The New York Times published an article in 2015 declaring Brussels the ‘new’ Berlin, a statement one can’t help but feel has been shoe-horned in to lure readers as opposed to accurately describing its supposed cultural revolution.
If Brussels and Berlin are related, the former is the adorable, well-meaning cousin to the otherworldly, exciting main attraction. The kind of relatives that would have others questioning said kinship.
“For decades, Europe’s buttoned-up political center had a reputation for stodginess and chilliness. No longer: Brussels has quietly emerged as one of the continent’s most exciting creative hubs”.
So The New York Times pronounced. I would proffer that whilst Brussels’ buttons remain firmly fastened, therein lies its charm. Berlin might be loose, hallucinatory and brilliant, but Brussels will quietly seduce you. Here are the sights and scenes that particularly caught my eye…
Parc de Cinquantenaire
Situated in the European quarter this large, manicured public park is the site of both impressive architecture, sprawling greenery and perhaps the best spot for views of the cityscape. If you head towards the arch and turn left you’ll happen upon The Royal Museum of the Armed Forces, step inside and ask at reception for entry to the ‘Arcades’ (4 euros), you then walk past the armour and artillery and a few floors up you’ll discover a platform upon which to revel in the unparalleled views of the city.
The Châtelain neighbourhood exudes an air of Parisian grandeur and certainly the businesses in the area speak to that well-monied reputation. Bespoke design and printing shop ‘Le Typographe’ is located on Rue Americaine and has a delectable array of stationary to peruse. Whilst Parlor Coffee is renowned for serving up some of the best caffeine in the Belgian capital, all in suitably serene surroundings.
On Rue Antoine Dansaert lies an establishment with an exterior painted electric blue. It’s neon sign reads ‘L’Archiduc’, an intriguingly exotic name with connotations of eminence and majesty. Ring a bell on the street and you enter a steel bubble swing door like entering a bank, or an ornate hotel. This spins you out into an art deco room replete with high ceilings, a half-moon balcony, pillars to the roof, a piano in the middle and a tiny corner bar, a quixotic, beguiling establishment where jazz and cocktails coalesce. When you rotate once again through the door and reacquaint yourself with the pavement, you’ll be surprised to find yourself in the modern day.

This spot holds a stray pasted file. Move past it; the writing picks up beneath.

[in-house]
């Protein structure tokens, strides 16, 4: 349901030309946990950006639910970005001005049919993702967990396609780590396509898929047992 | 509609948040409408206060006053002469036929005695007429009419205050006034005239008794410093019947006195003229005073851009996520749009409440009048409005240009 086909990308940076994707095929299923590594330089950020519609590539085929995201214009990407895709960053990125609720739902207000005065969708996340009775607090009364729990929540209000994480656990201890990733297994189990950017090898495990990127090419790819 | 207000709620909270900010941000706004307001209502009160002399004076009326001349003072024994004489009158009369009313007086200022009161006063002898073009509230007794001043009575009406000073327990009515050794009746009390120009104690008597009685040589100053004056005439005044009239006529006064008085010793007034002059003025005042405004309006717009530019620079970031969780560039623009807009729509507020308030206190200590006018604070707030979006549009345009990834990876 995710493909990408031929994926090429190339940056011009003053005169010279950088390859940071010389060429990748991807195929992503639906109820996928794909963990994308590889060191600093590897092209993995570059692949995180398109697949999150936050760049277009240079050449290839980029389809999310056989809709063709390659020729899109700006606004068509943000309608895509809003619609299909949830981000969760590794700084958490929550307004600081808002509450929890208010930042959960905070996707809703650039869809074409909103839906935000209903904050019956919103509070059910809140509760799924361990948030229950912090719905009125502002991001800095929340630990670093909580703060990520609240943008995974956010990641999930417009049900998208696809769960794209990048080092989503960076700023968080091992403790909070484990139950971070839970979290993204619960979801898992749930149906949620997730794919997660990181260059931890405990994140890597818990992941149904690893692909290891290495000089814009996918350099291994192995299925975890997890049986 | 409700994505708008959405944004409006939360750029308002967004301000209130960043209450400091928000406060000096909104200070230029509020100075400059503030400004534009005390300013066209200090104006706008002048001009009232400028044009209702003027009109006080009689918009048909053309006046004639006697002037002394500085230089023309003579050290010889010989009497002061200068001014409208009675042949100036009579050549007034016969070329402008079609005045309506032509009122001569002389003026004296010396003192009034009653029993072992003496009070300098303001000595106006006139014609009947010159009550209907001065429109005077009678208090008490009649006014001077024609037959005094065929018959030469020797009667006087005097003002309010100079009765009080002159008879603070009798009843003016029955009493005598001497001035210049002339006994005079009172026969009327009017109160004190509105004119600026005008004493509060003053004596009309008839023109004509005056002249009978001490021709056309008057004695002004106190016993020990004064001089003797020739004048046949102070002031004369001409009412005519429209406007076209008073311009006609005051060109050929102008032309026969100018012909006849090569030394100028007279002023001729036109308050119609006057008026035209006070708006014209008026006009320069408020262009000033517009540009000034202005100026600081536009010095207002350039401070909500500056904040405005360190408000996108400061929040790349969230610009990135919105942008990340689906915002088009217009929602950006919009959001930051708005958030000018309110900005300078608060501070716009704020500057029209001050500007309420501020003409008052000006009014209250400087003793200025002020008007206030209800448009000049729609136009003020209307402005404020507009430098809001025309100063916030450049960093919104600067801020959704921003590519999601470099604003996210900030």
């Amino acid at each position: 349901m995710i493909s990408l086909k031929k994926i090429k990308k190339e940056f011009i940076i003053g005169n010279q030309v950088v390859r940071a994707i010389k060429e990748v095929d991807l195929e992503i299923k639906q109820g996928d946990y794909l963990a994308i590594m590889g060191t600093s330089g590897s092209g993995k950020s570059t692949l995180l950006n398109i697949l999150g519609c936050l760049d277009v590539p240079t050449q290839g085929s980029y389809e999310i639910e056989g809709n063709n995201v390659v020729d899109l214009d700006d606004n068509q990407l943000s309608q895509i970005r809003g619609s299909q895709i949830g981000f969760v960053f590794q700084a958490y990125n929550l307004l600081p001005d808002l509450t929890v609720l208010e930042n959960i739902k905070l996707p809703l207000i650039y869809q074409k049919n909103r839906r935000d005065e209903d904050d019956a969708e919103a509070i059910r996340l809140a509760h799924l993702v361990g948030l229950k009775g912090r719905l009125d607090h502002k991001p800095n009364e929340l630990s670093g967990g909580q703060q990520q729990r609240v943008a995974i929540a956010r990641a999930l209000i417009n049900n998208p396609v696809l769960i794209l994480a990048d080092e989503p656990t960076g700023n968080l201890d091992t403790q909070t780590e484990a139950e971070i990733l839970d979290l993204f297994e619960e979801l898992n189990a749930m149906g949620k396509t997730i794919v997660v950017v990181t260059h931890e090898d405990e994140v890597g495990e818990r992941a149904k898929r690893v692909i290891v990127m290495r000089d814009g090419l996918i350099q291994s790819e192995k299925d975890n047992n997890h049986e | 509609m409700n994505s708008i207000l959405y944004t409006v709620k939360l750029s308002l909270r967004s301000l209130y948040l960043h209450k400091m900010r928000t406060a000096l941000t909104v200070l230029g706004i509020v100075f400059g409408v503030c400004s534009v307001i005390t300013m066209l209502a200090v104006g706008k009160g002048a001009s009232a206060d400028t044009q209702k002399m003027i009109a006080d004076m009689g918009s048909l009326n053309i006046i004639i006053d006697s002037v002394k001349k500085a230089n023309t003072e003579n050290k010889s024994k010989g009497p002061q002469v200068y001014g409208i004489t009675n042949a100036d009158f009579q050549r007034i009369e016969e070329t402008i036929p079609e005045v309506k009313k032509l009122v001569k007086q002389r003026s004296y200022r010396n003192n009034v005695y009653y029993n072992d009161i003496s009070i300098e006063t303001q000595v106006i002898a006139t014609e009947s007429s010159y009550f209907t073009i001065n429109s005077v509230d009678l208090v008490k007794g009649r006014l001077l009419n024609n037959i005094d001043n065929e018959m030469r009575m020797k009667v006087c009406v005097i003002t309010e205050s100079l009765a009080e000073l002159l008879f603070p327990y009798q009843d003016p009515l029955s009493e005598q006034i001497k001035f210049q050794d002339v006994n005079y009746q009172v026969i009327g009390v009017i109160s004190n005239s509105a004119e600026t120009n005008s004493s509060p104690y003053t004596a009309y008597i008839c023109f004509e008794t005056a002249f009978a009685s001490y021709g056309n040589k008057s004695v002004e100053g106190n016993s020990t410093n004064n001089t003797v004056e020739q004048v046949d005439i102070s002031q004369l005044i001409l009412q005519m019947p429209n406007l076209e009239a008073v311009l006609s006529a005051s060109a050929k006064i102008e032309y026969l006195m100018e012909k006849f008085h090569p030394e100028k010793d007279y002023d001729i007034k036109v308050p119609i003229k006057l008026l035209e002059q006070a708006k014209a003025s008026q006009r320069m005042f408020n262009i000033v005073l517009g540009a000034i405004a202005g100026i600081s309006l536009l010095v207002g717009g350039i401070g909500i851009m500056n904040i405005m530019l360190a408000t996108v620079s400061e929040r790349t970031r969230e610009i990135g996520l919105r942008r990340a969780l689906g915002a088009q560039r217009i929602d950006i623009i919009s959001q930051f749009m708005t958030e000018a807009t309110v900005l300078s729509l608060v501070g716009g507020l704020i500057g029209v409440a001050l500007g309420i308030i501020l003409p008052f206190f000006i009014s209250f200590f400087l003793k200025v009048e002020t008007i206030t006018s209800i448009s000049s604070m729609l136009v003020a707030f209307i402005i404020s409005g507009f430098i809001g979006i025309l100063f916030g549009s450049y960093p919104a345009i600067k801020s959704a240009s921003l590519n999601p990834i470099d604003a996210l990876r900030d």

La Grand Place, Café Aroma
Like the Trafalgar of London or the Piazza San Marco of Venice, La Grand Place is Brussels’ central square, surrounded by ornately-gabled buildings and enlivened by the perpetual throng of tourists. After craning your neck towards the sky and doing the customary 360 intake of your surroundings head towards Café Aroma. You’ll pay astronomical prices for any beverage and pastry in this location, but head up to their third floor for a wonderful, window-side perspective of the ongoings down below.
Antiques Market at La Grand Sablon
Because I really am 60 years old at heart, no trip is complete without a stroll through an antiques market and a search for some black & white postcards of wherever it is I’m visiting. Le Place Du Grand Sablon, a sequestered, cobble-stoned square is home to such an antiques market every Sunday. Though small and sedate, you’ll be charmed by the curious array of collectibles and if that doesn’t float your boat, the square is ensconced by chocolate shops, so you can search for treasure elsewhere.
Egmont Park, La Fabrique Café
Egmont Park is a little-known haven not far from La Place Du Grand Sablon. Amid arches and ivy-lined pillars, compounding the air of seclusion, you’ll find a small patch of greenery, a statue, a fountain and a friendly cafe by the name of La Fabrique. Not that you really need an oasis in Brussels, the city in general has a somnolent atmosphere that perfectly accommodates Sunday brunches and brooding strolls. But were you in the market for one, Egmont Park has you covered.
Rues Haute and Rues Blaes
On a rainy Sunday in a Brussels, I couldn’t think of anything more enchanting than dipping in and out of the antique warehouses peppered along these two parallel roads. The shops are often multi-storied havens, packed to the rafters with kitsch paraphernalia like cigarette dispensers, typewriters, cassette players and brightly-coloured, curved sofas that could easily belong on the set of Mad Men. You’ll lose hours as well as decades as you pore over regalia of times gone by.
Amid handsome facades and refined gentility, its worth noting that there are small traces of the terrorist attacks that occurred in the city back in March. Etchings in concrete and soldiers bearing rifles standing watchfully outside choice Metro stations serve as reminders that despite the cobbled-streets and chocolate shops, terrorism penetrated a tourist’s paradise. It may have shaken the city out of its lackadaisical surveillance, but the air of calmness pervades.
Moderate, historic and the scene of pastoral loveliness, whilst the flourishing café/art scene has given fuel to its rebranding fire, beneath rumours of its hipness, Brussels remains the kind of place you’d happily bring your parents to. Whereas Berlin is still, very much, the bearded, pierced, tattooed boyfriend you’d rather they weren’t aware of.